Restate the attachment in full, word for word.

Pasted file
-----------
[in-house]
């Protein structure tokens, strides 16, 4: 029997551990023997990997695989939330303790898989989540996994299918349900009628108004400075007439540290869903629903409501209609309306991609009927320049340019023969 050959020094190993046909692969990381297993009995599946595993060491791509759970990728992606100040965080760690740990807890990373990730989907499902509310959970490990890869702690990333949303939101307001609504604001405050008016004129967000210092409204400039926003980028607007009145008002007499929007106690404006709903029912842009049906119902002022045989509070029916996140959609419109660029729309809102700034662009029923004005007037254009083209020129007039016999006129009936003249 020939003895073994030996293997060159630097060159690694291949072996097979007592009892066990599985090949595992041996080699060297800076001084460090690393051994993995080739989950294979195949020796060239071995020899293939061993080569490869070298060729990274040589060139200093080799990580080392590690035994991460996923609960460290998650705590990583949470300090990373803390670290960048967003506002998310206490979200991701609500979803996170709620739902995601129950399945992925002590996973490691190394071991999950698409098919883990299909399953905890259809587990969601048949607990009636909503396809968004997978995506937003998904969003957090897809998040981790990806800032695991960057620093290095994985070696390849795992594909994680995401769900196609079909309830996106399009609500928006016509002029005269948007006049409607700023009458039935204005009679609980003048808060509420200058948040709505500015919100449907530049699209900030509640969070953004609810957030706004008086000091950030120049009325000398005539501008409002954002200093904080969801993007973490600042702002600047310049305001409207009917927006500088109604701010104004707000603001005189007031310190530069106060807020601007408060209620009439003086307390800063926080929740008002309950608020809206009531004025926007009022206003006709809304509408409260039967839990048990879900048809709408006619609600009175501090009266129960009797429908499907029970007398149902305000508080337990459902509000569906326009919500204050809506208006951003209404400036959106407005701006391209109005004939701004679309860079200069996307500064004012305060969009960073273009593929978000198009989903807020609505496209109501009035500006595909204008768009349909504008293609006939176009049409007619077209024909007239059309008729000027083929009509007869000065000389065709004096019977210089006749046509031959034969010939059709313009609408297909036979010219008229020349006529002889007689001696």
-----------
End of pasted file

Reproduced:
[in-house]
């Protein structure tokens, strides 16, 4: 029997551990023997990997695989939330303790898989989540996994299918349900009628108004400075007439540290869903629903409501209609309306991609009927320049340019023969 050959020094190993046909692969990381297993009995599946595993060491791509759970990728992606100040965080760690740990807890990373990730989907499902509310959970490990890869702690990333949303939101307001609504604001405050008016004129967000210092409204400039926003980028607007009145008002007499929007106690404006709903029912842009049906119902002022045989509070029916996140959609419109660029729309809102700034662009029923004005007037254009083209020129007039016999006129009936003249 020939003895073994030996293997060159630097060159690694291949072996097979007592009892066990599985090949595992041996080699060297800076001084460090690393051994993995080739989950294979195949020796060239071995020899293939061993080569490869070298060729990274040589060139200093080799990580080392590690035994991460996923609960460290998650705590990583949470300090990373803390670290960048967003506002998310206490979200991701609500979803996170709620739902995601129950399945992925002590996973490691190394071991999950698409098919883990299909399953905890259809587990969601048949607990009636909503396809968004997978995506937003998904969003957090897809998040981790990806800032695991960057620093290095994985070696390849795992594909994680995401769900196609079909309830996106399009609500928006016509002029005269948007006049409607700023009458039935204005009679609980003048808060509420200058948040709505500015919100449907530049699209900030509640969070953004609810957030706004008086000091950030120049009325000398005539501008409002954002200093904080969801993007973490600042702002600047310049305001409207009917927006500088109604701010104004707000603001005189007031310190530069106060807020601007408060209620009439003086307390800063926080929740008002309950608020809206009531004025926007009022206003006709809304509408409260039967839990048990879900048809709408006619609600009175501090009266129960009797429908499907029970007398149902305000508080337990459902509000569906326009919500204050809506208006951003209404400036959106407005701006391209109005004939701004679309860079200069996307500064004012305060969009960073273009593929978000198009989903807020609505496209109501009035500006595909204008768009349909504008293609006939176009049409007619077209024909007239059309008729000027083929009509007869000065000389065709004096019977210089006749046509031959034969010939059709313009609408297909036979010219008229020349006529002889007689001696």